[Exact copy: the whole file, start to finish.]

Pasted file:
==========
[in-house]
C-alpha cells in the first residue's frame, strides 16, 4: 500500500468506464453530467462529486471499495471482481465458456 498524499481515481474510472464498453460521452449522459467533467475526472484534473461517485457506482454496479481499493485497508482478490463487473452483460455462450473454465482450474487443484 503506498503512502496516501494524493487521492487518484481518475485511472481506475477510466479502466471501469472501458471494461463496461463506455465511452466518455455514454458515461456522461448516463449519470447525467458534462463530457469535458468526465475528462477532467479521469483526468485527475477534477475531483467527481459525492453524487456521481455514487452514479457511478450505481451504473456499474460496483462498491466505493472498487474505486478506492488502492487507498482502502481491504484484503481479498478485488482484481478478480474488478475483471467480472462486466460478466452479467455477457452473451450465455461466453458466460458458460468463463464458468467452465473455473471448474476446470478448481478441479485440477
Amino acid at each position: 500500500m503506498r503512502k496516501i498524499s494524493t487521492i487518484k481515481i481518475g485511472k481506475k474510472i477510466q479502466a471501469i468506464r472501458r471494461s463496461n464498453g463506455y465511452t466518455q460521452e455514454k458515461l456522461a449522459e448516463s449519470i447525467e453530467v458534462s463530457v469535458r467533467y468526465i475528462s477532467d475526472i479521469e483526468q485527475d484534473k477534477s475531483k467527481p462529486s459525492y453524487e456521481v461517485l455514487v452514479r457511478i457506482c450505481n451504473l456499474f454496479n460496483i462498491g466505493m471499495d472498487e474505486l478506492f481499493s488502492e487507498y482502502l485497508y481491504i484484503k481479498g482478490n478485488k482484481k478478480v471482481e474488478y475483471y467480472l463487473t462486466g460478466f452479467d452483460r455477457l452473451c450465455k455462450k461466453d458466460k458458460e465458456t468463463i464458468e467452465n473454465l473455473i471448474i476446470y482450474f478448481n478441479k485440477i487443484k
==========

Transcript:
[in-house]
C-alpha cells in the first residue's frame, strides 16, 4: 500500500468506464453530467462529486471499495471482481465458456 498524499481515481474510472464498453460521452449522459467533467475526472484534473461517485457506482454496479481499493485497508482478490463487473452483460455462450473454465482450474487443484 503506498503512502496516501494524493487521492487518484481518475485511472481506475477510466479502466471501469472501458471494461463496461463506455465511452466518455455514454458515461456522461448516463449519470447525467458534462463530457469535458468526465475528462477532467479521469483526468485527475477534477475531483467527481459525492453524487456521481455514487452514479457511478450505481451504473456499474460496483462498491466505493472498487474505486478506492488502492487507498482502502481491504484484503481479498478485488482484481478478480474488478475483471467480472462486466460478466452479467455477457452473451450465455461466453458466460458458460468463463464458468467452465473455473471448474476446470478448481478441479485440477
Amino acid at each position: 500500500m503506498r503512502k496516501i498524499s494524493t487521492i487518484k481515481i481518475g485511472k481506475k474510472i477510466q479502466a471501469i468506464r472501458r471494461s463496461n464498453g463506455y465511452t466518455q460521452e455514454k458515461l456522461a449522459e448516463s449519470i447525467e453530467v458534462s463530457v469535458r467533467y468526465i475528462s477532467d475526472i479521469e483526468q485527475d484534473k477534477s475531483k467527481p462529486s459525492y453524487e456521481v461517485l455514487v452514479r457511478i457506482c450505481n451504473l456499474f454496479n460496483i462498491g466505493m471499495d472498487e474505486l478506492f481499493s488502492e487507498y482502502l485497508y481491504i484484503k481479498g482478490n478485488k482484481k478478480v471482481e474488478y475483471y467480472l463487473t462486466g460478466f452479467d452483460r455477457l452473451c450465455k455462450k461466453d458466460k458458460e465458456t468463463i464458468e467452465n473454465l473455473i471448474i476446470y482450474f478448481n478441479k485440477i487443484k